Unfortunately, 2011 was a particularly bad year for police murders. A recent New York Times article reported that more than 70 law enforcement officers were murdered nationwide, a significant spike compared with past years. The article quoted a bevy of experts who were asked to speculate on the reasons for this increase in violence against law enforcement personnel. Interestingly, none of the experts cited the presence, absence, or frequency of use of the death penalty as a factor that might affect the safety of police officers.
I decided to do some research and crunch some numbers, and here is what I found (feel free to draw your own conclusions):
In 2011, the sixteen abolitionist states (CT joined this list in 2012) plus the District of Columbia accounted for more than 26% of the US population but only 18% of the police officers murdered.
By contrast, three states (TX, FL, and VA) which apply the death penalty frequently – having carried out more than half of all US executions since 1976 – accounted for about 16.5% of the US population but for nearly 20% of police murders in 2011.
Police murders aside, it has long been recognized that states without the death penalty have, on average, significantly lower murder rates than states with the death penalty. A just released study by the Institute for Economics and Peace, a business think tank, drives home this correlation. Of the 10 most dangerous states identified in the Institute’s survey, all 10 have the death penalty; whereas among the 10 states considered safest, 7 of those states – including the two safest – don’t have the death penalty!
It really does beg the question: What is the connection, if any, between violence and the death penalty?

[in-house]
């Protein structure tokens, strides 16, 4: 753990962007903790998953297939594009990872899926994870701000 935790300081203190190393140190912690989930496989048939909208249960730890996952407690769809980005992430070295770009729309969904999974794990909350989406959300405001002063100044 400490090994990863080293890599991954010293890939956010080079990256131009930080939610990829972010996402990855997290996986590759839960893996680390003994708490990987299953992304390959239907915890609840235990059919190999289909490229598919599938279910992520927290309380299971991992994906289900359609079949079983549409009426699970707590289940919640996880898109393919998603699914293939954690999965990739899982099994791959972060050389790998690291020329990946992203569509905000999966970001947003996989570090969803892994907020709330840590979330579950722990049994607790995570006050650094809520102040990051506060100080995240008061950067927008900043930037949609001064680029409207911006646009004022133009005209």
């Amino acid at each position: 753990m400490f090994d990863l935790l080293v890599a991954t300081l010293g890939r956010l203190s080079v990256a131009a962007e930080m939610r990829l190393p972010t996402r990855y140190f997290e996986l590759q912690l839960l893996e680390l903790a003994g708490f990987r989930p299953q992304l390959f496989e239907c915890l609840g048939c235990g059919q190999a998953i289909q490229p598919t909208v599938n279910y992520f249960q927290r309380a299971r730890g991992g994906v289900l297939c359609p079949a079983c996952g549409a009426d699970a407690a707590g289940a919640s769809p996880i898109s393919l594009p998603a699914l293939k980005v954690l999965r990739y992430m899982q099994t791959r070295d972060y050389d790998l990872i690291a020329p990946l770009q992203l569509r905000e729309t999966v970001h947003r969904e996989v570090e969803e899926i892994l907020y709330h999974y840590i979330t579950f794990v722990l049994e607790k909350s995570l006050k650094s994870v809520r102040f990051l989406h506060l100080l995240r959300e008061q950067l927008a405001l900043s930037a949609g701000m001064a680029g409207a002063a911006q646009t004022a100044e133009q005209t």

Let me put this as succinctly as I can (and please don’t report me to the National Research Council): The same socio-cultural-political factors that incline a state or region toward having the death penalty and toward using it frequently (e.g. black and white thinking; “us vs. them”; stereotyping of community members by police and of police by community members) are also constitutive of violence generally, forming the basis of a “justification” required by more or less normal human beings to relax the inhibition against behaving violently.
In other words, behind most acts of violence there lies a narrative of justified vengeance. Our religious traditions understand this and have spoken to the problem again and again. “Vengeance is mine sayeth the Lord.” (Leviticus) “Love your enemies.” (Jesus) The Buddha preached against entertaining vengeful thoughts let alone taking vengeful actions. Even the atheist philosopher Nietzsche aspired, somewhat grandiosely, to “free mankind from the spirit of revenge.”
I don’t mean to suggest that because it is not easy to validate spiritual truths by empirical means that all deep truths are beyond scientific validation. For instance, in the past month yet another longitudinal study has emerged to demonstrate that exposure to violence, especially in early childhood, can significantly shorten one’s life span. The study found that even our genes are adversely affected by the stress of violence.
I’d like to propose a few simple but possibly productive follow-up questions for researchers to frame up for study:
1. What are the long-term effects on a child whose parent has been executed? (Why has no one asked this question?)
2. Is violence contagious? (If so, how can we immunize ourselves?)
3. Is kindness contagious? (Since everything is connected to everything else, we may never fully appreciate the power of kindness until we commit ourselves to practicing it as a way of being!)